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Ed Ruscha
Ed Ruscha, He Up and Went Downtown, Porcelain Plate, 2020

2020

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  • Truth Is Science Found Out by Ed Ruscha
    By Ed Ruscha
    Located in London, GB
    Produced by Massif Central Screenprint on silk. Sold unframed 51 1/4 × 51 1/4 inches (130 × 130 cm) Limited edition of 500 Printed artist signature and ...
    Category

    21st Century and Contemporary Contemporary Abstract Prints

    Materials

    Silk, Screen

  • Memory Lost Sirens by Nan Goldin
    By Nan Goldin
    Located in London, GB
    Digital print on Fuji Crystal Archive Matte paper 11 3/4 x 11 3/4 in 30 x 30 cm Edition of 300 LP Accompanied
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    2010s Contemporary More Prints

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    Digital Pigment

  • Richard Prince, The Greeting Card Jokes #1: The Fireman, 2011
    By Richard Prince
    Located in London, GB
    Richard Prince, The Greeting Card Jokes #1: The Fireman, 2011 As new condition, never framed or displayed. Hand signed and numbered by the artist, verso. Private collection (UK). Signed and numbered by artist in ink on interior of card. From a limited edition of 100. Edition 91/100 6.25 x 8.5 in (15.9 x 21.6 cm) Notes: Incorporating jokes reflective of the “borscht belt” humor prevalent in the 1950's, Prince's Joke works tap into social preoccupations of the national subconscious. Prior to Prince's use of the jokes, many had infiltrated popular culture, gradually losing their original authors to become adopted by a largely oral tradition. Beginning in 1984, Richard Prince began assembling one-line gag cartoons and ‘borscht belt’ jokes from the 1950's which he redrew onto small pieces of paper. "Artists were casting sculptures in bronze, making huge paintings, talking about prices and clothes and cars and spending vast amounts of money. So I wrote jokes on little pieces of paper and sold them for $10 each". Following the hand-written jokes and subsequent works in which cartoon images were silk-screened onto canvas, in 1987 Prince adopted a more radical, formulaic strategy of mechanically reproducing classic one liners and gags onto a flat monochrome canvas. Richard Prince's work has been among the most innovative art produced in the United States during the past 30 years. His deceptively simple act in 1977 of rephotographing advertising images and presenting them as his own ushered in an entirely new, critical approach to art-making — one that questioned notions of originality and the privileged status of the unique aesthetic object. Prince's technique involves appropriation; he pilfers freely from the vast image bank of popular culture to create works that simultaneously embrace and critique a quintessentially American sensibility: the Marlboro Man...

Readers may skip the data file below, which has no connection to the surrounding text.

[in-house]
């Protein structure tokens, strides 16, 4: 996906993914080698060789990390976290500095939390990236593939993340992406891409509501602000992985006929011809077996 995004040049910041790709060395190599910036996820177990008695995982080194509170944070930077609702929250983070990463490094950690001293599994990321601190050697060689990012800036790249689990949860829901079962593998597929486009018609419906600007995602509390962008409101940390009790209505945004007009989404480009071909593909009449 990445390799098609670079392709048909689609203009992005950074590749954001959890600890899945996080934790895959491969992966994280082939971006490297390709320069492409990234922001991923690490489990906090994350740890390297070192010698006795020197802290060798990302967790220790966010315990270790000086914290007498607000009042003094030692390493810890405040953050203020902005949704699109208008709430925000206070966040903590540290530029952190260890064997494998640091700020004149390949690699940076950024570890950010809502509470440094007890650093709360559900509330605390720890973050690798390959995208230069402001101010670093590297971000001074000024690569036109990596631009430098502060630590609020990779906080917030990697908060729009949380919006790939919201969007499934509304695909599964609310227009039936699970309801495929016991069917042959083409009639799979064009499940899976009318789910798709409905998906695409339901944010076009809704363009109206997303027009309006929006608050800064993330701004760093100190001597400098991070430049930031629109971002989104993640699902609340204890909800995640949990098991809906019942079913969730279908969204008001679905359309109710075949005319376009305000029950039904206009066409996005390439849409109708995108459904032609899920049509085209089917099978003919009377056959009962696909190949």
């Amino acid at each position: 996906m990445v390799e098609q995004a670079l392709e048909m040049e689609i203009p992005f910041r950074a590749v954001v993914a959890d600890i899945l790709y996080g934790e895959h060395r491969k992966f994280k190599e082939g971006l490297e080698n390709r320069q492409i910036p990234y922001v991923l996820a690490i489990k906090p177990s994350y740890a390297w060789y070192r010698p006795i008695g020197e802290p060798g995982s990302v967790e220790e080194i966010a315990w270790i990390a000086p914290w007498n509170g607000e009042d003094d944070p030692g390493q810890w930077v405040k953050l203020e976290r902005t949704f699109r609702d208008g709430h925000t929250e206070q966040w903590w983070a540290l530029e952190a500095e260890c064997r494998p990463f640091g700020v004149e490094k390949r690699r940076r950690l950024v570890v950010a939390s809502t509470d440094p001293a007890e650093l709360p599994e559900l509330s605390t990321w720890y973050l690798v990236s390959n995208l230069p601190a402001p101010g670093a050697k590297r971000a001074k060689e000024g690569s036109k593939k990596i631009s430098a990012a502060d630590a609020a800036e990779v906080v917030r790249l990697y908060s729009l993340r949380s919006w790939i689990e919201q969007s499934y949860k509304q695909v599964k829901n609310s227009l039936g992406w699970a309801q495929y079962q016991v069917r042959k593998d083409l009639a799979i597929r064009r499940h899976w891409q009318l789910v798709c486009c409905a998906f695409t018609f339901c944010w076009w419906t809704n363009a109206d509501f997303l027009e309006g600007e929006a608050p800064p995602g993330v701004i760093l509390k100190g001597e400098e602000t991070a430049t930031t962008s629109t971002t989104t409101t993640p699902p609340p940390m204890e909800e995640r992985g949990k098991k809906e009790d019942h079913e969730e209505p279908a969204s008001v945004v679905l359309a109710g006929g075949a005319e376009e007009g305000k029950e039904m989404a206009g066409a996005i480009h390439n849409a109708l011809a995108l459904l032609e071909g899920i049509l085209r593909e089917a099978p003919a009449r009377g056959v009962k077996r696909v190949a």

Category

    21st Century and Contemporary Contemporary More Prints

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  • Richard Prince, The Greeting Card Jokes #2: The Best Friend, 2011
    By Richard Prince
    Located in London, GB